This is a topic that, in one way or another, has been touched on by many designers and meta-bloggers alike; that is, formatting your post to make it more readable. Regardless, people still continue to ignore this advice. Now, lets make this clear; I am not talking about just a better design. You can have a relatively lifeless, boring design, while still making your posts clear and readable (think of the old Copyblogger design). That is what I am focusing on here.
First Steps to Take
As an example, I am going to use a post from my sports blog, Miami Heat Wired, as an example. Lets take a look at it:
Now, one thing that this post already has, which is key, is a bit of height between the lines. This is one of the first things you should be doing when you are trying to make your website more readable. Unfortunately, this is the only positive about the post so far. So now, I can walk you through making this post a surefire winner; and note, that I will not be adding any content to the article. The actual body will remain the same.
Use those Headings!
They come styled and built-in to every one of your themes! Why don’t people use them!? Not only are they beneficial for search engine optimization, but they also serve as little breaks in your article. Having one solid page of text can be downright tedious; your reader will not appreciate that. Headings also make it easy to scan your post which is always a benefit.
And as I mentioned before, you don’t have to do much work, since the styling is usually prebuilt into any template you can find. So just come up with some headings and sub-headings and then wrap your text in <h1>, <h2> or whatever other level you want.
A Picture is only worth 87 words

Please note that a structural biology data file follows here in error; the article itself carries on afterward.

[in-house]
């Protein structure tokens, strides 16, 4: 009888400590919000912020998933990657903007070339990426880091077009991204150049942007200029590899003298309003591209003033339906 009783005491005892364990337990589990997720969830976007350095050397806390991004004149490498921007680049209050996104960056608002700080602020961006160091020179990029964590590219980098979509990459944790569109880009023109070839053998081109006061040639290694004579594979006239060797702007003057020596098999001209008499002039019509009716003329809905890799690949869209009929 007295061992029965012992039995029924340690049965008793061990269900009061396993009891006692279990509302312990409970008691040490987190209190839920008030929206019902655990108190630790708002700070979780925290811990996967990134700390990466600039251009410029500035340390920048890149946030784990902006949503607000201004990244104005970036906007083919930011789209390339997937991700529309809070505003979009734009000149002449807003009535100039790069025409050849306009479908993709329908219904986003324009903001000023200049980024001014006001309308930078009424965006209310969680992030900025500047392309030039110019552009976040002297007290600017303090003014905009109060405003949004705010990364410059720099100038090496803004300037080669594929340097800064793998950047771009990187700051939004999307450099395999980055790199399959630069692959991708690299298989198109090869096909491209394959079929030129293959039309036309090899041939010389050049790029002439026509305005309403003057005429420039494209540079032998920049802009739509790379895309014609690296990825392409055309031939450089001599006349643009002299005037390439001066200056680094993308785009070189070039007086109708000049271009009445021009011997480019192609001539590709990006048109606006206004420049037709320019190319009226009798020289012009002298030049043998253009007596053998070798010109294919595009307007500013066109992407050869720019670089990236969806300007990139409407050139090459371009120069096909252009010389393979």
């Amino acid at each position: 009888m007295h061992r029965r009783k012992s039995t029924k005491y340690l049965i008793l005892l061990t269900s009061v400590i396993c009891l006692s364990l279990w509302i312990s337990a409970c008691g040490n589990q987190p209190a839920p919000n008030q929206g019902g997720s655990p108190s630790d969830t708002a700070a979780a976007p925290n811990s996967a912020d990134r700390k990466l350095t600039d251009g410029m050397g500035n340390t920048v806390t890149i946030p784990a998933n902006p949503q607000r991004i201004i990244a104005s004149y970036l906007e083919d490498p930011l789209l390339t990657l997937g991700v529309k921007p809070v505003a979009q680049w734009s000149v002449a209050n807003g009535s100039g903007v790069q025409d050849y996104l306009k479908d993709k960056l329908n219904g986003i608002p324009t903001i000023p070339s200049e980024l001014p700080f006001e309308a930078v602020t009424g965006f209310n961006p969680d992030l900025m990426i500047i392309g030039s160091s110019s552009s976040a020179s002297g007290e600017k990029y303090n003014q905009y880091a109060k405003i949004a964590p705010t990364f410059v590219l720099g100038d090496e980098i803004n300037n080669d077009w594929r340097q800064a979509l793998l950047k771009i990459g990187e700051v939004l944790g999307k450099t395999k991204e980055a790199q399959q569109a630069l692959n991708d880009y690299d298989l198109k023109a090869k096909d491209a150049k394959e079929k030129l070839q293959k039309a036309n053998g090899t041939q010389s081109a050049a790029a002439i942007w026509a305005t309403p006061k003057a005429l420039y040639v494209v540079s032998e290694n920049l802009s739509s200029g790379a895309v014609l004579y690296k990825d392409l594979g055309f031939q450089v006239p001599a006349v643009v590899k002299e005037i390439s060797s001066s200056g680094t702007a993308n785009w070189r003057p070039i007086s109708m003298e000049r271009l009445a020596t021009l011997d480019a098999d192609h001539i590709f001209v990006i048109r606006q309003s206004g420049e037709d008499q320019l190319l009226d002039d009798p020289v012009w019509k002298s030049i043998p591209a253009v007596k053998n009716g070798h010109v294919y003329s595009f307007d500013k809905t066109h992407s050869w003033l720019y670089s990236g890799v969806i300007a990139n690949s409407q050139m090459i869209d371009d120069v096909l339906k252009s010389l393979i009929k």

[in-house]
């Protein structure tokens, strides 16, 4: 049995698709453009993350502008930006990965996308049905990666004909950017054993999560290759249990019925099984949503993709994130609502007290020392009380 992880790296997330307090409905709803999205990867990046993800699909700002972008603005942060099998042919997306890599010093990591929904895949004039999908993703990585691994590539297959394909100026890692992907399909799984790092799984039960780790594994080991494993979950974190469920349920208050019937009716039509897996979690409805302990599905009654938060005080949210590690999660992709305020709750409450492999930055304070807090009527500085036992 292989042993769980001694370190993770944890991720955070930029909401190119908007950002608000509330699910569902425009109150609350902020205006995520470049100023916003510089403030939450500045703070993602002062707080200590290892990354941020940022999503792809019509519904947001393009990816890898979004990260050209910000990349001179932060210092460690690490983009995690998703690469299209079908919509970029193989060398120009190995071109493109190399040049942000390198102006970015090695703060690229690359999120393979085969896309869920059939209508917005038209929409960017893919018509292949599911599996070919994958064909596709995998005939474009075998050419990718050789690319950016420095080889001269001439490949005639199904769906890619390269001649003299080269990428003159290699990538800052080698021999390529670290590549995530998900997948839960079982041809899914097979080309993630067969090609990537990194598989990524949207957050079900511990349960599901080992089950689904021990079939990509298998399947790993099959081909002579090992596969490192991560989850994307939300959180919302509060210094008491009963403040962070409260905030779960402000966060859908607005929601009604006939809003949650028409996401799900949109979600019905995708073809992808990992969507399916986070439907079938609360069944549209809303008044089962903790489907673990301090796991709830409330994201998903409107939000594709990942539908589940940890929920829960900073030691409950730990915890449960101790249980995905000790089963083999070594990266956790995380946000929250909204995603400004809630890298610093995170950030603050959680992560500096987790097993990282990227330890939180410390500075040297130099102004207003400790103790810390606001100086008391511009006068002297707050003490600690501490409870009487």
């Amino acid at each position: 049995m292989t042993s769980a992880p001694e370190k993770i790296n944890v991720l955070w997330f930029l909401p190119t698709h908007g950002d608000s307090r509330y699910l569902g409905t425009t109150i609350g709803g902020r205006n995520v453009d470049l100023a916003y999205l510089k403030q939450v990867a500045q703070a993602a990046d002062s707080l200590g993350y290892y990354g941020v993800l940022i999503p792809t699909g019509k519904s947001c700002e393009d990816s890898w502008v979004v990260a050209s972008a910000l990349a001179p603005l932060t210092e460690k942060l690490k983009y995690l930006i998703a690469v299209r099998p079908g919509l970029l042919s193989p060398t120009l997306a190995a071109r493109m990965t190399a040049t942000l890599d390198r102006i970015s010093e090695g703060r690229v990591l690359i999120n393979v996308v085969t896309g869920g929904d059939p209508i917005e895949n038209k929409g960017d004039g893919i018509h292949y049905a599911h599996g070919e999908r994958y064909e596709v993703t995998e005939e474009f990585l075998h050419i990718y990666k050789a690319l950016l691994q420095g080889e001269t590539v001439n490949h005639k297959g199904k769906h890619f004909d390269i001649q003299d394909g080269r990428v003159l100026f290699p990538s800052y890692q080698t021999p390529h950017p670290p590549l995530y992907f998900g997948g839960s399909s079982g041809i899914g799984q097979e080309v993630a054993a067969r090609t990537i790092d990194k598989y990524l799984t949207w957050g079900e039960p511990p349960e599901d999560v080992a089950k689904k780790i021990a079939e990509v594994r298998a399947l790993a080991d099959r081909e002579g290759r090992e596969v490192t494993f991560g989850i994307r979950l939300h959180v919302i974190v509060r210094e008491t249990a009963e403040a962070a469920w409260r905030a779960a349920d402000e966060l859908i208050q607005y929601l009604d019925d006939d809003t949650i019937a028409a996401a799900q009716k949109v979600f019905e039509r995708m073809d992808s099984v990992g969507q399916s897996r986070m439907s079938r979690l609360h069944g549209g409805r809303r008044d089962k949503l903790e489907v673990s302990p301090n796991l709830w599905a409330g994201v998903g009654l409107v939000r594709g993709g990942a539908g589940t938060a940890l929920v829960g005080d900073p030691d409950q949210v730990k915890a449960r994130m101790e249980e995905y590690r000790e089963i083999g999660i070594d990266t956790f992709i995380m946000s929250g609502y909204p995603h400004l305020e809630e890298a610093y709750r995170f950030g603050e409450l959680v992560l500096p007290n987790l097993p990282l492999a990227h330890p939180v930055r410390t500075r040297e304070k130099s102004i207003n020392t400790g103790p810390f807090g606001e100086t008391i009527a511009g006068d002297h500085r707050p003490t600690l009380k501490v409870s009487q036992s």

OK, seriously, you should be using pictures in your posts. However, do not make the mistake of thinking that pictures are somehow worth 1,000 words; the actual article should be the focus, while your picture highlights some particular element; adding flavor to the soup that is your post.
And while we are at it, make sure that you style your pictures, but only subtly. Make sure that you align them with CSS and also add a border of some sort, when it is called for. Even a caption or two is desirable. These little details can go a long way.
Pull your Quotes right out
An oft ignored text-formatting element is the pull quote. Everyone knows to use block quotes as a way to highlight, well, a quote. And while this is a good technique to use, you should also try a pull quote every once in a while. The issue is again scan-ability, with the reader being able to see certain elements that you want to highlight. And since they are not often used in blogs, yours will stand out.
As for execution of this style, here is an article from Sitepoint that describes the CSS you can use to make pull quotes. But if you don’t want to deal with that dirty work and you have WordPress, you can just use this plugin.
So how does it look?
So, using my own advice, I applied the previously mentioned techniques to my original post from Miami Heat Wired. Here is what I came up with in the end:
Now isn’t that so much better?
This post was written by J David Macor.
Originally posted on August 19, 2007 @ 10:55 am